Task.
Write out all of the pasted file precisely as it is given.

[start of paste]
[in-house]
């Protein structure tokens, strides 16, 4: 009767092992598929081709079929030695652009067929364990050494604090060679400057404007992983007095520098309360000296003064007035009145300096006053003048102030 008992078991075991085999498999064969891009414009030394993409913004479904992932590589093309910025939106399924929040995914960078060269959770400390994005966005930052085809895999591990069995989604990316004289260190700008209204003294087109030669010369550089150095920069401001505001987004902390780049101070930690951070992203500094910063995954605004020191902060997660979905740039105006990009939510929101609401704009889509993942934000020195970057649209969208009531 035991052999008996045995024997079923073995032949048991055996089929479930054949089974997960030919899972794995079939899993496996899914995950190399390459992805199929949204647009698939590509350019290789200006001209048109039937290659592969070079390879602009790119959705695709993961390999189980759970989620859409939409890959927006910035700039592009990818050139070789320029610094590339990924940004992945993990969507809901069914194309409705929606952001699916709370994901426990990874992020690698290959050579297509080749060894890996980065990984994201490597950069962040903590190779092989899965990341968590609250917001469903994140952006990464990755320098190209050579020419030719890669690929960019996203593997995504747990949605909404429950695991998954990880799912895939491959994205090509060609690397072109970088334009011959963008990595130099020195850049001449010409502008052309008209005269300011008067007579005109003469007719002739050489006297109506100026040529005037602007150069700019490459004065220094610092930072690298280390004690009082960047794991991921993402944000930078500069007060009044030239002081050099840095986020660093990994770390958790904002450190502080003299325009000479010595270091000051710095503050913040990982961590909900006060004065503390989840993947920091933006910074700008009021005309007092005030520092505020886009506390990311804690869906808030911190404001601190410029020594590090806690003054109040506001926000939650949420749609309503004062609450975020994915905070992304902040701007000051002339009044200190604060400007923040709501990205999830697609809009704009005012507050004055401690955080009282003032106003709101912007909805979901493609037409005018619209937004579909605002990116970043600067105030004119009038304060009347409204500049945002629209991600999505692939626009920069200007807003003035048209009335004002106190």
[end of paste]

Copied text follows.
[in-house]
């Protein structure tokens, strides 16, 4: 009767092992598929081709079929030695652009067929364990050494604090060679400057404007992983007095520098309360000296003064007035009145300096006053003048102030 008992078991075991085999498999064969891009414009030394993409913004479904992932590589093309910025939106399924929040995914960078060269959770400390994005966005930052085809895999591990069995989604990316004289260190700008209204003294087109030669010369550089150095920069401001505001987004902390780049101070930690951070992203500094910063995954605004020191902060997660979905740039105006990009939510929101609401704009889509993942934000020195970057649209969208009531 035991052999008996045995024997079923073995032949048991055996089929479930054949089974997960030919899972794995079939899993496996899914995950190399390459992805199929949204647009698939590509350019290789200006001209048109039937290659592969070079390879602009790119959705695709993961390999189980759970989620859409939409890959927006910035700039592009990818050139070789320029610094590339990924940004992945993990969507809901069914194309409705929606952001699916709370994901426990990874992020690698290959050579297509080749060894890996980065990984994201490597950069962040903590190779092989899965990341968590609250917001469903994140952006990464990755320098190209050579020419030719890669690929960019996203593997995504747990949605909404429950695991998954990880799912895939491959994205090509060609690397072109970088334009011959963008990595130099020195850049001449010409502008052309008209005269300011008067007579005109003469007719002739050489006297109506100026040529005037602007150069700019490459004065220094610092930072690298280390004690009082960047794991991921993402944000930078500069007060009044030239002081050099840095986020660093990994770390958790904002450190502080003299325009000479010595270091000051710095503050913040990982961590909900006060004065503390989840993947920091933006910074700008009021005309007092005030520092505020886009506390990311804690869906808030911190404001601190410029020594590090806690003054109040506001926000939650949420749609309503004062609450975020994915905070992304902040701007000051002339009044200190604060400007923040709501990205999830697609809009704009005012507050004055401690955080009282003032106003709101912007909805979901493609037409005018619209937004579909605002990116970043600067105030004119009038304060009347409204500049945002629209991600999505692939626009920069200007807003003035048209009335004002106190």